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Archive for the ‘Author Peter Lenihan’ Category

936full-the-searchers-poster

By Peter Lenihan

Of all the very recognizable titles (think Rules of the Game, Tokyo Story, Seven Samurai, Vertigo, Citizen Kane) that appear on S&S lists decade in and decade out, Ford’s film is arguably the most controversial, and the fact that many people consider it to be one of the medium’s greatest masterpieces frustrates some in a way that may be unique even within the prissiest cinephilic circles. It is, of course, ultimately pretty irrelevant—polls can only track the critical fashions of a given moment and often inadvertently end up embalming the films that are most kinetic and alive. The Searchers isn’t always thought of as one of these, and I’m not sure any Hollywood director of Ford’s time moved the camera less frequently (it’s worth remembering here what Renoir said of The Informer), but it’s also true that few directors consistently filled the frame with as much movement as Ford was able to. Still, at some point the opening shot of The Searchers, complemented by Max Steiner’s lovely score, becomes indistinguishable from the fact that we are watching the shot, slavishly recreated in only the Lord knows how many fifth hand pastiches—the inky blacks of the opening title card slowly dissipating as Martha Edwards opens the door of her cabin and grasps one of the columns of the porch as she spots her brother-in-law (and, more likely than not, the love of her life) on the horizon. (more…)

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By Peter Lenihan

“More an essentialist than a minimalist” was how critic Jonathan Rosenbaum once described Robert Bresson, a somewhat elusive distinction that might help us make sense of Budd Boetticher’s unusual westerns as well. We must first emphasize the differences between these two directors’ works. Boetticher, unlike Bresson, worked with actors. They were not exactly stars, but great players like Randolph Scott, Richard Boone and Lee Marvin did some of their best work in his films. Additionally, Boetticher’s films were the result of collaboration—it’s impossible to imagine the Ranown films existing without writer Burt Kennedy and actor Randolph Scott, and they seemed to contribute as much to the films’ present qualities as the director. Finally, despite their singularity, films like Ride Lonesome were a particularly extreme expression of genre and filmic codes—they were anything but rejections of conventions, and instead appeared to purify and render them anew.

Nevertheless, Rosenbaum’s distinction remains a helpful one, particularly since Boetticher’s films are so much more than the result of mere subtraction. For all that sparseness and open nothing, Boetticher’s films are incredibly precise and—on their own modest terms—complex, often resembling intricate dances in which men working and living together are forced to get along until the shooting starts. At least three Boetticher films—Seven Men from Now, Ride Lonesome and Comanche Station—essentially have the same plot. A group of men and women, many of whom are not quite who they appear to be, must get from one place to another. The reasons certain people have for going to this place remain in clear conflict with the reasons of other’s within that group, and although they might unite to fight Indians or bandits, the group itself cannot hold, and often, though certainly not always, breaks apart violently. (more…)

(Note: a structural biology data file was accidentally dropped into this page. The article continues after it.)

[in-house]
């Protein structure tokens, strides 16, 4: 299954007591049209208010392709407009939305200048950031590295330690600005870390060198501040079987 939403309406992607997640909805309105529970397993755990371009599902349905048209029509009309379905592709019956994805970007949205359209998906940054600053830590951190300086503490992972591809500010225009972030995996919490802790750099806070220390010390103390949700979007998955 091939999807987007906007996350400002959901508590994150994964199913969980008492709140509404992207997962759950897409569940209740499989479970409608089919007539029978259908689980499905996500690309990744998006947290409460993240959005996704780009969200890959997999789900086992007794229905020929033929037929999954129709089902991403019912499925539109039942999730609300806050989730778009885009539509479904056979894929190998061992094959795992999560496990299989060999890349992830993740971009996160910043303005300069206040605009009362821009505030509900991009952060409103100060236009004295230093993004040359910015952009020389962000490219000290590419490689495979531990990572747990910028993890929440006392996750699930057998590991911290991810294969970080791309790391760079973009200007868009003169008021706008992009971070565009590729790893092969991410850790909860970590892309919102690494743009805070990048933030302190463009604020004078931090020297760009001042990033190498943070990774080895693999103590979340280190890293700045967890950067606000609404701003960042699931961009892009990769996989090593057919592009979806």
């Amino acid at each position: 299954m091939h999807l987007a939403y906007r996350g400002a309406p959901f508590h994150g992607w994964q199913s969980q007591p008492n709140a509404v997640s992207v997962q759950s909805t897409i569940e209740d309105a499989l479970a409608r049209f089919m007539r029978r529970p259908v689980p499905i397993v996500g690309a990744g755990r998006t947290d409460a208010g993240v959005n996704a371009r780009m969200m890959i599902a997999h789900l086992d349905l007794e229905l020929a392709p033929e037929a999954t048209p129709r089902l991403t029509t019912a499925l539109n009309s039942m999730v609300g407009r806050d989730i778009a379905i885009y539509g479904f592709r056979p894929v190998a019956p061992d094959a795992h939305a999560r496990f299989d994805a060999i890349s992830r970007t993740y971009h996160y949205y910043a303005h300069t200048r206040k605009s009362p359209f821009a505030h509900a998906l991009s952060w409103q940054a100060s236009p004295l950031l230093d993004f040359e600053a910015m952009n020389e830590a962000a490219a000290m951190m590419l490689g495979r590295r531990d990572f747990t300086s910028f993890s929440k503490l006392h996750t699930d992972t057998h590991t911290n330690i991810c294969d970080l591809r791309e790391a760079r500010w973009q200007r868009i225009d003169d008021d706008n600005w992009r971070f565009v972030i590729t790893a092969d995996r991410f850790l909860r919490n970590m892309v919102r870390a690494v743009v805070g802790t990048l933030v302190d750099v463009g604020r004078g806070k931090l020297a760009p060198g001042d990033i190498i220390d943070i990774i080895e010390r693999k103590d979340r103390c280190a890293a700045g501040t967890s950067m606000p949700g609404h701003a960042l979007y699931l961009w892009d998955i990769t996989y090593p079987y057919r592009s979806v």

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936full-wagon-master-poster

By Peter Lenihan

A precredit prelude and overlapping images—so that it seems to be behind the wanted poster that Shiloh Clegg guns down a bank teller during a hold-up. It’s a strange opening to a strange movie—the Cleggs, while integral to the film’s narrative structure and Ford’s overarching vision, are hardly the central focus, and to foreground these characters so early on is a bit of a bluff. There’s also the wanted poster itself, which would have looked generic in 1920, let alone 1950 (or 2012). The fact that it’s such a familiar genre component is, in a way, the point—the familiarity of it eases one into a movie whose form and structure is fairly radical and free, and that “it’s just a Ward Bond oater,” while hardly true, is as good an entrance point as any.

There’s something else to this opening shot worth mentioning. Overlapping two images necessarily deepens what we’re looking at—even if one distorts the other, it still does, on the simplest level, give us more to see. Ford always was a director of motion, and handed a film concerned with the actual movement of different outsiders, he tries to fill every composition with people running and talking and playing and moving from one side of the frame to the other. There’s a tremendous sense of detail here—while I don’t think it’s incorrect to characterize the director’s films as mythic, it can be misleading insofar as it neglects the degree to which his best works seem lived-in.